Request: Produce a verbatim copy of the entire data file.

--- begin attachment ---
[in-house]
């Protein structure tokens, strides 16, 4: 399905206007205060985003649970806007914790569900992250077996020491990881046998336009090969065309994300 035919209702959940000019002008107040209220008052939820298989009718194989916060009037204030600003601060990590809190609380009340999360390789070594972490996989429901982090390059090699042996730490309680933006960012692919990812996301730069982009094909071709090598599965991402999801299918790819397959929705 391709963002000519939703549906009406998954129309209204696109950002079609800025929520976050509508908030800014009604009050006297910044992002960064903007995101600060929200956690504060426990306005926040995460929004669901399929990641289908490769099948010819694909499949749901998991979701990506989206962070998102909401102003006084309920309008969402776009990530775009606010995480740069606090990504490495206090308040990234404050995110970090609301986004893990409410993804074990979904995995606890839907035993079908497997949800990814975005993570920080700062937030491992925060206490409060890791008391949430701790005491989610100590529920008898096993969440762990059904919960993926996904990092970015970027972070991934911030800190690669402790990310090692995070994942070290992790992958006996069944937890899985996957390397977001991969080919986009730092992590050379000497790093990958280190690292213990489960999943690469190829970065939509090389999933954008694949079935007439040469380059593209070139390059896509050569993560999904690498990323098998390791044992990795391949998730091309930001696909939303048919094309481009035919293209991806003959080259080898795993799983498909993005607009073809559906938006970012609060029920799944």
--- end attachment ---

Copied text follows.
[in-house]
């Protein structure tokens, strides 16, 4: 399905206007205060985003649970806007914790569900992250077996020491990881046998336009090969065309994300 035919209702959940000019002008107040209220008052939820298989009718194989916060009037204030600003601060990590809190609380009340999360390789070594972490996989429901982090390059090699042996730490309680933006960012692919990812996301730069982009094909071709090598599965991402999801299918790819397959929705 391709963002000519939703549906009406998954129309209204696109950002079609800025929520976050509508908030800014009604009050006297910044992002960064903007995101600060929200956690504060426990306005926040995460929004669901399929990641289908490769099948010819694909499949749901998991979701990506989206962070998102909401102003006084309920309008969402776009990530775009606010995480740069606090990504490495206090308040990234404050995110970090609301986004893990409410993804074990979904995995606890839907035993079908497997949800990814975005993570920080700062937030491992925060206490409060890791008391949430701790005491989610100590529920008898096993969440762990059904919960993926996904990092970015970027972070991934911030800190690669402790990310090692995070994942070290992790992958006996069944937890899985996957390397977001991969080919986009730092992590050379000497790093990958280190690292213990489960999943690469190829970065939509090389999933954008694949079935007439040469380059593209070139390059896509050569993560999904690498990323098998390791044992990795391949998730091309930001696909939303048919094309481009035919293209991806003959080259080898795993799983498909993005607009073809559906938006970012609060029920799944």